The other films demonstrated that there are a lot of creative people making films in Phoenix. I tend to always see the effort and creativity that goes into the work, even if the end result is not stellar. Bearing that in mind, I liked about 75% of the films screened. "Manscare" stood out as the most memorable film of the evening, a close-up night-vision of sheer terror in the face of banal activities, such as making coffee, and opening the fridge, with a highly original piano score. This film was totally unexpected and instantly lovable. "The Netherbeast of Berm-Tech Industries" won the competition, and was indeed the best directed, written, and acted piece of the night.
The other films showed a lot of creativity in the selection and composition of shots, overall looks, and others complex editing, some of them packing in scores to hundreds of shots in the three-minute format. It really brought into perspective areas that we need to improve on in the future, which I'll touch on later.
I got to catch (and Tivo) the piece that was done on the Arizona News Channel. Yes, there were John and I standing in line, and I walked behind an interview. Having been there to see what was behind the news coverage highlights just how out of touch and watered down local news really is. On the up side, they showed clips of a few films, and I was struck by the image quality of them all. The projector in the theatre really mangled the images, resizing and causing all sorts of weird banding effects. At times it didn't seem the films were even running at full frame rate.
OK, so on to some constructive self-criticism. That's self-crticism, because even though this was Gabe's movie, I was there for the duration and could have provided more constructive input throughout. I'm sure Gabe can take it in the best way. We can only get better at this by being honest with ourselves. Seeing our film side-by-side with others highlighted areas we can improve in. So, here goes.
- Look - The look of The Glove Box was the absence of any kind of look. We shot with the goal of getting the best possible pictures, consistent and lit as well as we could. Other than that, it was pretty straightforward, no special effects or filters. I think we achieved what we set out for, the finished product looks very good, the look is consistent, just not very interesting. There is a lot of room for creativity, and most of the other films did indeed have unique looks that had to be planned out and thoughtfully executed.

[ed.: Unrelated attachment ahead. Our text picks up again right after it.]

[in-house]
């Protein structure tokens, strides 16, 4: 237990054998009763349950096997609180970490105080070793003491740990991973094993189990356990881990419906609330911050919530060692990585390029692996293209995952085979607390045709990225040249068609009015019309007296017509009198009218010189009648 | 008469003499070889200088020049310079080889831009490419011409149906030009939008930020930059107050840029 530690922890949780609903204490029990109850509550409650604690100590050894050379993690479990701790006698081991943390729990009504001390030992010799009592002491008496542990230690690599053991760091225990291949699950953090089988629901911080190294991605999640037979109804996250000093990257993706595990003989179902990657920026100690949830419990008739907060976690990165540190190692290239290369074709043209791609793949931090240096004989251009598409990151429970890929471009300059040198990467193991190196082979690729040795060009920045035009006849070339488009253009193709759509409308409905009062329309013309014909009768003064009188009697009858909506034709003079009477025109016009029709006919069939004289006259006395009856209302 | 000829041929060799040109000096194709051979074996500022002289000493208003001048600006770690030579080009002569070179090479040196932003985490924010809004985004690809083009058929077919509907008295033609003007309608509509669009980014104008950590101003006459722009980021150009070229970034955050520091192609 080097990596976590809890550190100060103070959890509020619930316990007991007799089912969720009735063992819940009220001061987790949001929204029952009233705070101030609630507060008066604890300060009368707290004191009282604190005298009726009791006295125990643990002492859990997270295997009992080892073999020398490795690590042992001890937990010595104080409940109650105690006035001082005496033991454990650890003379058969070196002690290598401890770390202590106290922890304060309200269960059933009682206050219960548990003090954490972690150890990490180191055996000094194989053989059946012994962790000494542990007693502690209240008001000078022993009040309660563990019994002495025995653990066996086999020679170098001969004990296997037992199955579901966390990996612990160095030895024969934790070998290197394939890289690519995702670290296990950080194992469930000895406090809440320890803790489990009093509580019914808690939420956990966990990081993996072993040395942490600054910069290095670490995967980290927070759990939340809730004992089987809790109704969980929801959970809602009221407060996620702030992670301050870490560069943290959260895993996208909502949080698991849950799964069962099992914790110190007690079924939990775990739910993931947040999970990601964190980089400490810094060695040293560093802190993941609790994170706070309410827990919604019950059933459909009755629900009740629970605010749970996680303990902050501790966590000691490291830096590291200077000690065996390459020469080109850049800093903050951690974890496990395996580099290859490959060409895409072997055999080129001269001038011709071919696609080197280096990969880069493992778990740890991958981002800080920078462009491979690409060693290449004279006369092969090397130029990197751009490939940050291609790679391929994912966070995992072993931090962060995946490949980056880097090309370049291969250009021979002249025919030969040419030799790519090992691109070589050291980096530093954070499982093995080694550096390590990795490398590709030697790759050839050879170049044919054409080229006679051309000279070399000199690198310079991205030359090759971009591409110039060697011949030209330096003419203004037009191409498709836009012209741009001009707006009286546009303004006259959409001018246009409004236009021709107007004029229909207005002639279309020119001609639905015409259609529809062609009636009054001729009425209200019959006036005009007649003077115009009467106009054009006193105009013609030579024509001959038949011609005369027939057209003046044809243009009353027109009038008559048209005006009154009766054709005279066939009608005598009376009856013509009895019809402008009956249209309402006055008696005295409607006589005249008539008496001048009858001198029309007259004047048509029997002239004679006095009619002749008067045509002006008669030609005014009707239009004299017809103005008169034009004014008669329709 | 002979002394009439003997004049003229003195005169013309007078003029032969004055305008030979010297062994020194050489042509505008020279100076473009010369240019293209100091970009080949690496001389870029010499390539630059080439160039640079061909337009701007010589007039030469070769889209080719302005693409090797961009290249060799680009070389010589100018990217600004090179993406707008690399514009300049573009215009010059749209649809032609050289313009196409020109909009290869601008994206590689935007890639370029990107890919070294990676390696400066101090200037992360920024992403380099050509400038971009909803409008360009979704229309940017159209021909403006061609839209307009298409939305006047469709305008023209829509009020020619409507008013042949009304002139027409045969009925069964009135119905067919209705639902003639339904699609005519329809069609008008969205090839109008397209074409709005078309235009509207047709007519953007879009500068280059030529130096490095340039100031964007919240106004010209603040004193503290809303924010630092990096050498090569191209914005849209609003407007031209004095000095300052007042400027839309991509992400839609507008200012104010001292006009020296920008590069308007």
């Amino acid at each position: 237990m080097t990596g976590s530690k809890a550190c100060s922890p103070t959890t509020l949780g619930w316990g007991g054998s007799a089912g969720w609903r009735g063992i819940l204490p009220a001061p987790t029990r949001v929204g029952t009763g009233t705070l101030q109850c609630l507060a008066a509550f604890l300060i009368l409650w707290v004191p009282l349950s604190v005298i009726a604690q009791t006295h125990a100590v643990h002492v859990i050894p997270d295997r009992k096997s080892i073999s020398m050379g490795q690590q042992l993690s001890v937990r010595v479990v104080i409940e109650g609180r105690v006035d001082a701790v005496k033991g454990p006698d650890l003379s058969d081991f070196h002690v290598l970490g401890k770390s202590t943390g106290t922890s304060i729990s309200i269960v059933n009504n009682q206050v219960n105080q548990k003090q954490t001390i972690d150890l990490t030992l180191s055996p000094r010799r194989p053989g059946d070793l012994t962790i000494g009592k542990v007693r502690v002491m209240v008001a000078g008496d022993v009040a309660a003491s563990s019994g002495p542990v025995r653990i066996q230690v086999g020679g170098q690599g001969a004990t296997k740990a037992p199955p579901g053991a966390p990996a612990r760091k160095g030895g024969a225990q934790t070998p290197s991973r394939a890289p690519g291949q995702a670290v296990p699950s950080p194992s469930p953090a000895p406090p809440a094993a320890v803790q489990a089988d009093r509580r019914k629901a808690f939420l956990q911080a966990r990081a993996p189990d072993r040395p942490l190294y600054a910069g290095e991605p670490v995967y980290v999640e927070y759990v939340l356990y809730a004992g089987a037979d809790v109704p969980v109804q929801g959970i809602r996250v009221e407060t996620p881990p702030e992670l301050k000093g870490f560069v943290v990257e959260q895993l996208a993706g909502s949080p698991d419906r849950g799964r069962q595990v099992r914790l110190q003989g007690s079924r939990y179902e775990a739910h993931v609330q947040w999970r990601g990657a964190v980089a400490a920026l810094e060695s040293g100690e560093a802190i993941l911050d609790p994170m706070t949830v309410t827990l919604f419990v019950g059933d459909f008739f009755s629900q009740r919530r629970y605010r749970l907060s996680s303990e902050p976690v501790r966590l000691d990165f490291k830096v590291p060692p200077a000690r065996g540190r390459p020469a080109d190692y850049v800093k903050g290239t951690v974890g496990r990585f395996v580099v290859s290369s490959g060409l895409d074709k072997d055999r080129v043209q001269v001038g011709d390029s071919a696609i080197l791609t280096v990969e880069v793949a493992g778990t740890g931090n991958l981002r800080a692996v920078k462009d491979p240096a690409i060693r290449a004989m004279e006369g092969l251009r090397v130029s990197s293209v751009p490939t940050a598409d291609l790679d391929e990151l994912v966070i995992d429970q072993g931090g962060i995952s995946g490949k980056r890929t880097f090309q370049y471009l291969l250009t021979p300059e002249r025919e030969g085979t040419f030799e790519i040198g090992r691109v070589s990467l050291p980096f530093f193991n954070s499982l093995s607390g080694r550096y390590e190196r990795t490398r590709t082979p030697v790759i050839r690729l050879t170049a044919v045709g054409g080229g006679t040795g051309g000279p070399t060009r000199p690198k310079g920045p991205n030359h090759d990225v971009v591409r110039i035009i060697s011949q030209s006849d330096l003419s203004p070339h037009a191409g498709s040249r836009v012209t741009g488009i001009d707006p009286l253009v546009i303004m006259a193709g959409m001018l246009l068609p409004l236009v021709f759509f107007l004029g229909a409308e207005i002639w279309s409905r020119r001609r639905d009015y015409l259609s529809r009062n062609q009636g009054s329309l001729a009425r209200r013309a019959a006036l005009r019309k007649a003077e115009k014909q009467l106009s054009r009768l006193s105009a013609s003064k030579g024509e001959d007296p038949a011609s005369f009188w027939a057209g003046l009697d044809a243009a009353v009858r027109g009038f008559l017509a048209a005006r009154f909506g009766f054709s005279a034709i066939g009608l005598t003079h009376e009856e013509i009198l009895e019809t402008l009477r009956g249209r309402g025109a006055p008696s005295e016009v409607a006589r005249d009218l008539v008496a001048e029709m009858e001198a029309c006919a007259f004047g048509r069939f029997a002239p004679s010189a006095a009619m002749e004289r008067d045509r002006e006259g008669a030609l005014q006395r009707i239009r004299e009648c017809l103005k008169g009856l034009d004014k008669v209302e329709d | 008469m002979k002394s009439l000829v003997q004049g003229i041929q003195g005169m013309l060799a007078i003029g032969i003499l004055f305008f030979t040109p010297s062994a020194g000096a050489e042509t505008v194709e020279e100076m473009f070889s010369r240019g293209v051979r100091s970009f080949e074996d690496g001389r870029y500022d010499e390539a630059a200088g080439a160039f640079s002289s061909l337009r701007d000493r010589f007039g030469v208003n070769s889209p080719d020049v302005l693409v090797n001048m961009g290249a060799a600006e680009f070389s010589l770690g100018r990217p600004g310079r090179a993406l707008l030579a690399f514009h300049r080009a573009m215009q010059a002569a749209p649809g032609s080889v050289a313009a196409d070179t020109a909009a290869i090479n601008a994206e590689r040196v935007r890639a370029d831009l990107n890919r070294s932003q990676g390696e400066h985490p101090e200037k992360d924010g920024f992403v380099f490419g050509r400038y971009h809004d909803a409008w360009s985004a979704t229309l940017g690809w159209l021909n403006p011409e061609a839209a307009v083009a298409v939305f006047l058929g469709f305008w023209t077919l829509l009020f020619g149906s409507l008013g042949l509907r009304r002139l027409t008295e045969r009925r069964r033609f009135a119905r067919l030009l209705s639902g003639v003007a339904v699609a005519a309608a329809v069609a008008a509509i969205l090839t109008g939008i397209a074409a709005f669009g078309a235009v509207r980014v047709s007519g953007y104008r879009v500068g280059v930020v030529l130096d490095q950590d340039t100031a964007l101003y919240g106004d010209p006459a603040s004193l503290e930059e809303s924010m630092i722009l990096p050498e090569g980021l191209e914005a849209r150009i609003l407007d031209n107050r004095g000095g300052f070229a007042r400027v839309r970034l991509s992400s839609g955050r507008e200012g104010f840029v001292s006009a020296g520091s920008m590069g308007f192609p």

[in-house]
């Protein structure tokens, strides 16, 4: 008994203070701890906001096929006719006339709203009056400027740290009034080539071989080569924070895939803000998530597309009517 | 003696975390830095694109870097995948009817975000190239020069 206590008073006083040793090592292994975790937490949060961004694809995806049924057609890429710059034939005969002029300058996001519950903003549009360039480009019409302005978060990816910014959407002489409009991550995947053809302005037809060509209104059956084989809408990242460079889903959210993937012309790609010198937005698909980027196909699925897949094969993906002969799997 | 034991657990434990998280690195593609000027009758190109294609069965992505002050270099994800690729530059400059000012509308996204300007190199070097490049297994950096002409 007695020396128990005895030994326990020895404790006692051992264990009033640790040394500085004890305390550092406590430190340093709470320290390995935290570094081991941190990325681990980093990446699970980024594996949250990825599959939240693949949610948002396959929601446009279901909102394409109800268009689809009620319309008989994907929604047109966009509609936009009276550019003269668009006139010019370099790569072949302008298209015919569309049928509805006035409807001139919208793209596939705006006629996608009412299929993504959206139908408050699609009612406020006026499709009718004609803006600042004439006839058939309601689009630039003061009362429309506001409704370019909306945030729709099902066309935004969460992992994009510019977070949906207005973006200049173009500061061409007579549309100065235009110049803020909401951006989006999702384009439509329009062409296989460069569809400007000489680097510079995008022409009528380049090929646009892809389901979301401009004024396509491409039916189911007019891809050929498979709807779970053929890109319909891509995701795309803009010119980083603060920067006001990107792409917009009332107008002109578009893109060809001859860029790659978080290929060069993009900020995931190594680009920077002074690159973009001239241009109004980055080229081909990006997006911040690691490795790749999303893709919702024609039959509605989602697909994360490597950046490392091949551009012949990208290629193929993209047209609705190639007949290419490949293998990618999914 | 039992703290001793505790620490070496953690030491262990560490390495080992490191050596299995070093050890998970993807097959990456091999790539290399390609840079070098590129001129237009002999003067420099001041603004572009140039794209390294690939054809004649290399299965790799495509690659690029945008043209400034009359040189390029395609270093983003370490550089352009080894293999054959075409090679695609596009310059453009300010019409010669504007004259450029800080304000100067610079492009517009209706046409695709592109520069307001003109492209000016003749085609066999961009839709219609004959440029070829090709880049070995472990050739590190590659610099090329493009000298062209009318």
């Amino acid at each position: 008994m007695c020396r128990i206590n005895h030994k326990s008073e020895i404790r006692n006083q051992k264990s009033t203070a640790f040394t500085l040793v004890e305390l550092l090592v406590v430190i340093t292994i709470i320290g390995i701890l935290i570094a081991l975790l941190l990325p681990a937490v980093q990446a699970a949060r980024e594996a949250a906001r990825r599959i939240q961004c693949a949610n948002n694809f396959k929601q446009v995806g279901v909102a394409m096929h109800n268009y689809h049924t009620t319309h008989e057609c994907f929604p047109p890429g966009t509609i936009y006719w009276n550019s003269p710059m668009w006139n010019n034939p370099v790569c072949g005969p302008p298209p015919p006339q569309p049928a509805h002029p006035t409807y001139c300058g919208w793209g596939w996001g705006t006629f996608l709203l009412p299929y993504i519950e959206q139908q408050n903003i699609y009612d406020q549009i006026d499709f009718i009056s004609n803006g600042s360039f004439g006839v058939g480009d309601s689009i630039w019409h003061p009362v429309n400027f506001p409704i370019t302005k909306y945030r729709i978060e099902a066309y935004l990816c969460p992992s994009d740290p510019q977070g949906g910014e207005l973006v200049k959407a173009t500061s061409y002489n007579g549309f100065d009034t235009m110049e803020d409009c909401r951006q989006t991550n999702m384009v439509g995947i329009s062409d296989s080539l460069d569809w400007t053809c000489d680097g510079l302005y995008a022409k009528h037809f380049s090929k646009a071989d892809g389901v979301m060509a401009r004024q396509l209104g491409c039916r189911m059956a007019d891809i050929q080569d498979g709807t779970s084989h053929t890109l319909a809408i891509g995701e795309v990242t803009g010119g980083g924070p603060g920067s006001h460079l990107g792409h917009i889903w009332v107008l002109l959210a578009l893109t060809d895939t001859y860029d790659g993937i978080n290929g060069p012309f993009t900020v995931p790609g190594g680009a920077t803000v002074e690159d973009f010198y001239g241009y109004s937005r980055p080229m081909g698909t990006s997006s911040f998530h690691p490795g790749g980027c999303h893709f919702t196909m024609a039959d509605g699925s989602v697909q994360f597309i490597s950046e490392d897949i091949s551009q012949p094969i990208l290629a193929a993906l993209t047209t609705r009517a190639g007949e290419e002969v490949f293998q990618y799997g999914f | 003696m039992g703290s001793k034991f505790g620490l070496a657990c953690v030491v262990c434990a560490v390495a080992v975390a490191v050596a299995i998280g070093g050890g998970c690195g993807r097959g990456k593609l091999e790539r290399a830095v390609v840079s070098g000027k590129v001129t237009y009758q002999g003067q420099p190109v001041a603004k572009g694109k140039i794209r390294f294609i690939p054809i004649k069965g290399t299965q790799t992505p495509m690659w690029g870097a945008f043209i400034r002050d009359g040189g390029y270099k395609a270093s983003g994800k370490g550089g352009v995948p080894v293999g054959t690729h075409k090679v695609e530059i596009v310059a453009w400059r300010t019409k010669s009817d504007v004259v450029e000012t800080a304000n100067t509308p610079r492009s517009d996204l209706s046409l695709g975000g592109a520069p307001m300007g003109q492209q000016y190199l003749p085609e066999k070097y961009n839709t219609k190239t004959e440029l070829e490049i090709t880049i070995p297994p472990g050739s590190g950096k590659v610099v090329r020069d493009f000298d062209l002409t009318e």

- Shot Selection - Again, we stayed fairly conservative in this regard. The shots we did told the story effectively, but nothing really jumps out as very agressive, creative, mind-blowing, etc. The time lapse got a decent reaction, but it was subtle enough that you might not have noticed it. Perhaps it could have been accentuated by a sound effect? The slow zoom back and forth between Gabe and The Glove Box was nice and the switch to handheld for the climactic scene were effective, but very subtle.
- Editing - The editing was very natural. The performance flowed and was consistent from shot to shot, such as the interior car scenes. However, the editing wasn't really out of the ordinary or agressive. The "Homocide: Life on the Streets" homage during the first scene, in which Gabe pulls the door handle a number of times from a number of angles was actually so fast, I don't know that anyone could catch what was going on. The final scene with Gabe in the car was timed and executed well, and that was probably the most important scene. The rest of the film could have been better, but only with more source material to work with, which would have require much additional forethought to shoot.
- Wardrobe - This is one of those areas where attention to detail can really set the production apart and create that elusive suspension of disbelief. In this case, I think if we had stuck to our guns and had Gabe dressed up in a real smart looking shirt and tie, very go-getter executive type, it would have been a very different production. Guys in t-shirts are a dime a dozen, sorry Gabe.
- Locations - Another key area. Some of the other films stood out because of the interesting locations or the lengths they must have gone to get a shot. The dunes in "Tempus Fugit", the lake in "I'm Dead", the carnival in "Lost Dreams" come to mind. Much like the last point, people's livingrooms, cars, and parking lots are a dime a dozen. When we do get to an good location, across from the airport, the whole scene is more interesting. Our parking lot was good for what we wanted to do, but if there were other things going on in the distance, it could have been a lot better.
- Music - We had some good music, and it fit well and enhanced the film. However, it wasn't a score per se, so didn't really hit all the points we would have wanted it to in a perfect world. The switch halfway through from one style to another seems a little drastic in retrospect. Maybe we could have faded up The Casket Lottery song a little slower.
- Acting - I saved the best for last. Gabe's acting is probably what stands out the most. Having just a single line of dialogue, he uses subtle physical acting throughout to convey the mounting frustration and tension. It's a thing of beauty. He pounds a glove box like no one else.
Don't get me wrong, I'm really pleased with our film. I just wanted to illustrate that there is room to improve and really kick it up a notch on a lot of fronts. If we do this again, and I hope we do (we should each direct a short for the Spring challenge!), we should really be open to collaborating and encouraging each other to make every shot, every cut, every stitch of clothing, and every prop, the best it can be. Let's get crazy!